Catherine Maley, MBA: How much time do you think you’re spending on it per day?

Gregory Buford, MD: Well, I had killed as most of me. So, I so honestly, I mean, she’s doing the really the heavy lifting. She’s awesome. I got to a point. I mean, I think you sound very similar panel. I used to talk about how you know, I am so smart about social media, guess what? Not anymore, because social media is going from zero to 60. So fast. And you it’s I mean, you know, as you probably know way more about it than I do. It’s a full-time job.

Catherine Maley, MBA: When you first did it many years ago, you’re on the podium, and you said I spent about 15 minutes a day. And I remember thinking really, really 15 minutes. And then now when you go to the meetings, the doctors are literally admitting they’re spending hours.

Gregory Buford, MD: Oh, it’s not. Yeah, it’s humorous to say that, but–

Catherine Maley, MBA: You are way early on.

Gregory Buford, MD: I was in there before, you know, before a lot of people and you will spend 50. Because Yeah, there’s a lot of people at the game. And you know, you could do that. Now you got to know algorithms, you got to know who to connect with a lot. I mean, that’s why I literally, I just I lay out the corporate culture. Mm hmm. I have my marketing director basically do all that stuff. And you know what, I trust her mostly, she’s done a great job.

Catherine Maley, MBA: You also did a really good job with your PR, did you have a PR agency helping you? Because you got some really good play.

Gregory Buford, MD: Combination of things. I mean, I’ve worked with several publicists. In me now, I have either worked with a publicist for over a decade. I mean, I basically kind of learn what they do. And I’m not trying, you know, I’m not trying to discourage them. There are some wonderful publicists out there. But after a while, you know, I realized a lot of what I was doing was ego, and ego play. If I get published in Saudi Arabia at times, who cares, they’re not going to take a bus over to Denver, and get and get their Botox when they just hear the song in the newspaper. So I had distinguish what was I What was I doing it for doing it for ego was really building for me actually getting up on the podium, which was crazy as I use. I was terrified during residency and speaking Yeah. You know, that, you know, you like public speaking, I’m like, I don’t know. And I got up there. I mean, now I’m more I’m actually more nervous one. So nervous, you know, he didn’t play boxy.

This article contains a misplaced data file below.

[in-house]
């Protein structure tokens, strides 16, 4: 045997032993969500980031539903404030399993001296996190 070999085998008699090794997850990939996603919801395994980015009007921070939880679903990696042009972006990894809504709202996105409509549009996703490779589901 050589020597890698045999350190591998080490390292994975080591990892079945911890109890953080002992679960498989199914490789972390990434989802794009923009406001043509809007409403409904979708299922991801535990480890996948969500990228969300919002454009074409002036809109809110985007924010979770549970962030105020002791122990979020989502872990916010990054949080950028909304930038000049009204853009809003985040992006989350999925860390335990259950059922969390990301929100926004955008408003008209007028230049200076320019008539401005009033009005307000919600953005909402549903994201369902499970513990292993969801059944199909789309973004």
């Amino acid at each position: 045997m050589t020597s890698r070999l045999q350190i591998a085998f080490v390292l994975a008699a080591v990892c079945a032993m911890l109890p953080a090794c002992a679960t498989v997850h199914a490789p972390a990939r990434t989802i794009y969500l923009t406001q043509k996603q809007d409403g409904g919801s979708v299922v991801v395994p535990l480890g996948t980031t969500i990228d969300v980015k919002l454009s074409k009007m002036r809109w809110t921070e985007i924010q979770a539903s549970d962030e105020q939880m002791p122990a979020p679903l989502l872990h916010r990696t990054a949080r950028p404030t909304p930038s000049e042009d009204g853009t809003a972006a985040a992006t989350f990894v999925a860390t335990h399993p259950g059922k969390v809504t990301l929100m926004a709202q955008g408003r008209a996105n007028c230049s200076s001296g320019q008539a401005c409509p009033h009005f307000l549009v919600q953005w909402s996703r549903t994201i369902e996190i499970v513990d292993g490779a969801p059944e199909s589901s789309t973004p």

Catherine Maley, MBA: But I used to be terrified. And I had to learn and now I’m very comfortable on the podium. And it’s a beautiful place to be for credibility for sharing for Oh, I just, I like it a lot. I miss it a lot.